(Sioux Falls, SD) – Sanford Health announced today a more than $7 million grant to help address health disparities among American Indians. The grant will help establish a National Center for Minority Health Disparities (NCMHD) Exploratory Center of Excellence. The five-year award totaling $7,162,047 from the U.S. Department of Health and Human Services is a collaborative grant with the University of South Dakota and the Sanford Research/USD Health Disparities Research Center. This award is a renewal of a five-year program project lead by Amy Elliott, PhD. Collaborative partners for this project include the University of South Dakota, Sanford Health, the Aberdeen Area Tribal Chairman’s Health Board and Sinte Gleska University.
“We are proud that the Department of Health and Human Services is recognizing the great work Sanford Research is doing to improve the lives of our Native American population,” said David Pearce, PhD, Vice President, Sanford Research in Sioux Falls.
This grant will create infrastructure and unite resources to conduct health disparities research, provide educational opportunities for Native American students and increase the dissemination and utilization of scientific and health information relevant to health diversity population.
“Renewal of this grant allows us to continue to expand the numerous partnerships and projects initiated five years ago. Oftentimes, grant-funded initiatives receive only three to five years of funding. Having the National Institutes of Health support this work for ten years of funding allows for greater impact and outcomes from our collaborative efforts,” said Dr. Elliott.
The more than $7 million grant will help support the following research initiatives:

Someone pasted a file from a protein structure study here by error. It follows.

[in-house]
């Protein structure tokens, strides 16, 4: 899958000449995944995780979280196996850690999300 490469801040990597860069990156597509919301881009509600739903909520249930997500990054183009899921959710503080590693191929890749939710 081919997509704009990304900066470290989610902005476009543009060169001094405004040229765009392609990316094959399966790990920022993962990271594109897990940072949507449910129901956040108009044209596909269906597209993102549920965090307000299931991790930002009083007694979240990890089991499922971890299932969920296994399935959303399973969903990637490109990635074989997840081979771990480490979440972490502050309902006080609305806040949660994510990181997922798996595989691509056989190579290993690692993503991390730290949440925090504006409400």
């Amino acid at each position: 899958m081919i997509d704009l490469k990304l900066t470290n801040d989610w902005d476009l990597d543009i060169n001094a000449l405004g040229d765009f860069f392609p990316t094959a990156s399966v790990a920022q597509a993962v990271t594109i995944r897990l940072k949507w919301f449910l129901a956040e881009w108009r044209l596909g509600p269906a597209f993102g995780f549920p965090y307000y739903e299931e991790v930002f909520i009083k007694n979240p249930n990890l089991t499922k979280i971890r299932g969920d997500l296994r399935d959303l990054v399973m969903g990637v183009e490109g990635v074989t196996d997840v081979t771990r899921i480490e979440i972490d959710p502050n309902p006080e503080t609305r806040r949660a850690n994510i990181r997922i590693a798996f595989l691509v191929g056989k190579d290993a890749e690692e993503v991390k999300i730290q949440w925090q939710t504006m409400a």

- Recruiting American Indian Students to pursue careers as health research professionals
- Increasing awareness of health disparities among American Indians, health professionals and the public
- Developing programs to address critical health issues such as obesity among American Indian children
- Conducting a significant study on a treatment for urinary incontinence in American Indian women
- Evaluating a model for promoting best practices to women of reproductive age to increase healthy births
“Sanford Urogynecology and Female Pelvic Medicine is proud to lead a team of investigators studying new ways to treat urinary incontinence in Native American women of the Northern Plains,” said Michael Fiegen, MD of Sanford Clinic Urogynecology & Female Pelvic Medicine.
The first phase of the study investigates the incidence and prevalence of lower urinary tract symptoms in Native American females. The second phase of the study will stratify treatment of urinary incontinence into three groups. Depending on symptoms, patients will be treated with surgery, medications or physical therapy. The surgical arm of this trial will be first to utilize an office based surgical therapy for stress urinary incontinence. When successful, this will change the paradigm for treatment of stress incontinence worldwide.
“We look forward to helping a very deserving and underserved group of patients and are excited to improve the health of Native Americans,” said Kevin Benson, MD of Sanford Clinic Urogynecology & Female Pelvic Medicine.